In this chapter, we will consider the interrelation between infectious diseases and the two principal community interactions: predation and competition. Predation, or predator–prey interactions, refers to the feeding on the individuals of a prey species by the individuals of a predator species for the survival and growth of the predator. Some common examples of predator–prey interactions are big fish eating small fish, birds feeding on insects, and cats eating rats and mice. The predator itself can be of two types—a specialist predator, whose entire feeding choice is restricted to a single prey species, and a generalist predator that feeds on many different prey species. The dynamics of a specialist are strongly coupled to those of the prey, so that any rise or fall of the population size of the prey triggers a consequent rise or fall in the population size of its predator. The interaction between a specialist predator and its prey is modeled by the familiar Lotka–Volterra predator–prey model. By contrast, the dynamics of a generalist predator are only weakly coupled to any particular focal prey species and may not be influenced by the dynamics of the prey. The predation of a focal species by a generalist predator can be modeled by a predator-added mortality on the prey.

10.2 Generalist Predator and SI-Type Disease in Prey

We can begin studying the effect of predation on disease growth in a host population by considering a host to the disease that is also a prey to a generalist predator. We will model the disease dynamics in the prey by the familiar SI epidemic model that we have used for humans. We will also assume that the predator is a “complete generalist,” so that any change of the predator’s population size P is caused by other factors and is independent of the dynamics of the focal prey that we are studying. In mathematical terms, we do not need another equation for the rate of change of P, and P is not a dynamic variable but enters the SI model via the death rate of the prey population as a free parameter. Then we have the following system modeling the dynamics of a host–pathogen interaction with predation:
$$\displaystyle\begin{array}{rcl} S'(t)& =& \varLambda -\beta SI -\mu (P)S, \\ I'(t)& =& \beta SI -\mu (P)I,{}\end{array}$$
(10.1)
where Λ is the prey birth rate, β is the transmission parameter, and μ(P) is the prey death rate, which is split into two components:
$$\displaystyle{\mu (P) =\mu _{0} +\mu _{P}(P).}$$
The constant μ0 is a parameter that lumps death rate from the disease, other natural causes, accidental factors, and so on. The function μ P (P) is the predation-added mortality of the prey that depends on the predator abundance P, taken as a parameter. For simplicity, we assume that μ P increases linearly with P, that is, μ P  = aP, where the parameter a denotes the rate at which the predator captures its prey. In general, there should be two different capture rates: a S and a I , for susceptible and infected individuals. For instance, the predator may be able to capture physically weak infected prey more easily than susceptible prey, that is, a I  > a S . Here we shall consider two extreme kinds of predation: selective predation, in which the predator attacks only one prey type, leaving the other one alone, and indiscriminate predation, in which the predator attacks all prey types nonpreferentially. For instance, in selective predation of infected prey alone, we have a I  > 0, a s  = 0, and in indiscriminate predation, we have \(a_{S} = a_{I} = a\).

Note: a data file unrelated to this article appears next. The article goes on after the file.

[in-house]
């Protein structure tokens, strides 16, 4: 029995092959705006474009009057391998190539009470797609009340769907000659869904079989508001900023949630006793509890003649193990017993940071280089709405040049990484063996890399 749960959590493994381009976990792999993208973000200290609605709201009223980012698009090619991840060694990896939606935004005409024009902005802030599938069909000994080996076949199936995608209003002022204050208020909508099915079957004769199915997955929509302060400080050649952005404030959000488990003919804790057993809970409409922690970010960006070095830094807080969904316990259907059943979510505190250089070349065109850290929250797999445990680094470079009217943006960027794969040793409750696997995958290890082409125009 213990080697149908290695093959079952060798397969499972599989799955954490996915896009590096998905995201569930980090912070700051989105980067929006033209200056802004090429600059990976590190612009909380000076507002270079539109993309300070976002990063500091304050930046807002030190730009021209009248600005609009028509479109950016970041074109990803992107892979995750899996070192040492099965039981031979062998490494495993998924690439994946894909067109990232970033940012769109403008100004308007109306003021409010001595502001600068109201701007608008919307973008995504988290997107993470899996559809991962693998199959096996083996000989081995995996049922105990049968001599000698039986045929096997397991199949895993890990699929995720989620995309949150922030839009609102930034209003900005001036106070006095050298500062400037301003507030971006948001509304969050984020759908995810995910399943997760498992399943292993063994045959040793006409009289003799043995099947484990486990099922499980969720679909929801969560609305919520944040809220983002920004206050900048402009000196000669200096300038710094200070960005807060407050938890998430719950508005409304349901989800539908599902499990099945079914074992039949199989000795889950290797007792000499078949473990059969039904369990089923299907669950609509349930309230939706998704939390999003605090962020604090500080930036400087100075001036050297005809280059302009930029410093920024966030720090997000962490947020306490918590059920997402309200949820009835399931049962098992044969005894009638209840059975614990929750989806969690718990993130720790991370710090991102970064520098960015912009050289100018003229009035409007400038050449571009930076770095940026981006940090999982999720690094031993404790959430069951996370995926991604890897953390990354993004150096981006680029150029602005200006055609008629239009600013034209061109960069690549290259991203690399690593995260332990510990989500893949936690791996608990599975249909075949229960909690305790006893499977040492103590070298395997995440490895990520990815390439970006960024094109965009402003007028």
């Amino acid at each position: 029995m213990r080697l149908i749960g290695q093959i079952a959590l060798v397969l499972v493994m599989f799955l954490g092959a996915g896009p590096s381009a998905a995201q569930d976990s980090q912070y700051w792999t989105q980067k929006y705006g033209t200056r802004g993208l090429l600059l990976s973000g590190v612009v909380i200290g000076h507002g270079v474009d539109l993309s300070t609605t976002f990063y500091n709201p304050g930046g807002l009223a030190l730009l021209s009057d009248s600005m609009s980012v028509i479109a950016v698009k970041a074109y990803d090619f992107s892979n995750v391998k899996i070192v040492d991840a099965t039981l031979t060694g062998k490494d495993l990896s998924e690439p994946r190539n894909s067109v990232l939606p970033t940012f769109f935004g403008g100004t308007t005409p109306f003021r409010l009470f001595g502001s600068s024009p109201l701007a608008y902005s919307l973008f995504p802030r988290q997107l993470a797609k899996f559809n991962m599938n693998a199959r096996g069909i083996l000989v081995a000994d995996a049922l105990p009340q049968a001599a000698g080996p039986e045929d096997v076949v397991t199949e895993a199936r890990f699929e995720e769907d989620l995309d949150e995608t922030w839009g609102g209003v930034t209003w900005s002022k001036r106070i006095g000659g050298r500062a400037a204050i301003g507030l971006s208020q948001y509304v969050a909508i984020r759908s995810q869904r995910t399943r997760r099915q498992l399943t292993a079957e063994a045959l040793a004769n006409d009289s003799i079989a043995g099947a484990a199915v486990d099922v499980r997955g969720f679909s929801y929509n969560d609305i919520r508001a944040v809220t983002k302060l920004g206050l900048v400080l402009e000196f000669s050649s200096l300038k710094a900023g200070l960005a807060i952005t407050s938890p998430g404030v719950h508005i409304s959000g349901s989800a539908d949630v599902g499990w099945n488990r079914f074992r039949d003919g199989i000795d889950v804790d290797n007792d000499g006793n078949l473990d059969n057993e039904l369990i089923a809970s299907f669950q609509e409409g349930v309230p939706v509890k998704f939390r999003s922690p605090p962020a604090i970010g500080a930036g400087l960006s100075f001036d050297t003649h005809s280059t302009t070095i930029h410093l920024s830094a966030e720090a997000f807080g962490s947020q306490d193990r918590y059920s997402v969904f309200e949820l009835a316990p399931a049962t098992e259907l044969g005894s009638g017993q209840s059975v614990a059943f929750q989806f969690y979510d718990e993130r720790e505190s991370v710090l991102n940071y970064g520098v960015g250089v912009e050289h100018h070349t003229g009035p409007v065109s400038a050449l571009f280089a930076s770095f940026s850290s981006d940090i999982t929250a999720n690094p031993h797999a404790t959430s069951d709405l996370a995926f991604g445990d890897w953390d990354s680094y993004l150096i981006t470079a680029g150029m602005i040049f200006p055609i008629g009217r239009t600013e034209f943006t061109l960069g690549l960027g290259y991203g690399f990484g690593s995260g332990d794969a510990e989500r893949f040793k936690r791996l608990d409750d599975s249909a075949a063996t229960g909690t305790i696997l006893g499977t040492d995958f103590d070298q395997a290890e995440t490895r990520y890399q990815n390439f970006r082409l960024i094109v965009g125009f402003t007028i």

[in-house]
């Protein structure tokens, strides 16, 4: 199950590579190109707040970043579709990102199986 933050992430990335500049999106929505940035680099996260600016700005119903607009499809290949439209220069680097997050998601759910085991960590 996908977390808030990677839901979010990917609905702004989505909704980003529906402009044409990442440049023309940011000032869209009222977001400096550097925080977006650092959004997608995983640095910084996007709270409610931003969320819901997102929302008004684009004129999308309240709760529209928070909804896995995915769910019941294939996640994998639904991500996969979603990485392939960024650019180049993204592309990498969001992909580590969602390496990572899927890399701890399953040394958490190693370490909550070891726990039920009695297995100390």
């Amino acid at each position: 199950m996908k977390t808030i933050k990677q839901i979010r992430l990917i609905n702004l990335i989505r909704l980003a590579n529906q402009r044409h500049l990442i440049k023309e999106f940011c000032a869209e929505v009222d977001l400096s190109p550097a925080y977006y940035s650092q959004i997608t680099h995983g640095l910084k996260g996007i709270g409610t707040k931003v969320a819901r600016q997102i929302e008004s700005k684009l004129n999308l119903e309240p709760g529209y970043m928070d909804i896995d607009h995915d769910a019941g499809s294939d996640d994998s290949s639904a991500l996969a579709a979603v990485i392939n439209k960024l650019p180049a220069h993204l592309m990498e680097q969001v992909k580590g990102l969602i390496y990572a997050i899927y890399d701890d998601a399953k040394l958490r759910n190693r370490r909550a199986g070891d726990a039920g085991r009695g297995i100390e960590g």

10.2.1 Indiscriminate Predation

In this subsection, we assume that the predator preys indiscriminately on all prey types. Hence,
$$\displaystyle{\mu (P) =\mu _{0} + aP.}$$
We obtain the familiar equation \(N'(t) =\varLambda -\mu (P)N\) for the total population size of the prey. From this equation, the equilibrium total population size of the prey becomes
$$\displaystyle{N^{{\ast}} = \frac{\varLambda } {\mu } = \frac{\varLambda } {\mu _{0} + aP}.}$$
So N decreases with increasing predator numbers P, as expected. Furthermore, we can solve for the equilibrium number of infected individuals:
$$\displaystyle{ I^{{\ast}} = \frac{\beta \varLambda -(\mu _{0} + aP)^{2}} {\beta (\mu _{0} + aP)}. }$$
(10.2)
Throughout this chapter, we will call I the disease load, and the fraction of the infected individuals in the total prey population size will be called the prevalence:
$$\displaystyle{p = \frac{I^{{\ast}}} {N^{{\ast}}}.}$$
From the expressions above for the disease load and the total population size, we have that the prevalence is given by
$$\displaystyle{ p^{{\ast}} = \frac{\beta \varLambda -(\mu _{0} + aP)^{2}} {\beta \varLambda }. }$$
(10.3)
From (10.2) and (10.3), we see that both the disease load and the prevalence are decreasing functions of the predator numbers P. The condition for pathogen establishment requires that the numerators of (10.2) and (10.3) be positive, which gives the familiar threshold condition
$$\displaystyle{ \mathcal{R}_{0} = \frac{\beta \varLambda } {(\mu _{0} + aP)^{2}}> 1. }$$
(10.4)
We see again that the reproduction number of the disease is a decreasing function of the predation level P. We can derive a minimum equilibrium host population size Nmin that is needed to support the pathogen in the host. To do this, we replace the term μ0 + aP in the expression for \(\mathcal{R}_{0}\) above by ΛN and obtain the inequality
$$\displaystyle{N^{{\ast}}> N_{\min }^{{\ast}} = \sqrt{\frac{\varLambda } {\beta }}.}$$
Thus, I = 0 and p = 0 when N < Nmin. We have the following interesting result:

While the direct effect of the predator is to harm the prey by increasing its mortality rate, predation can indirectly benefit the prey by keeping its population size low and thereby ruling out epidemic outbreaks.

10.2.2 Selective Predation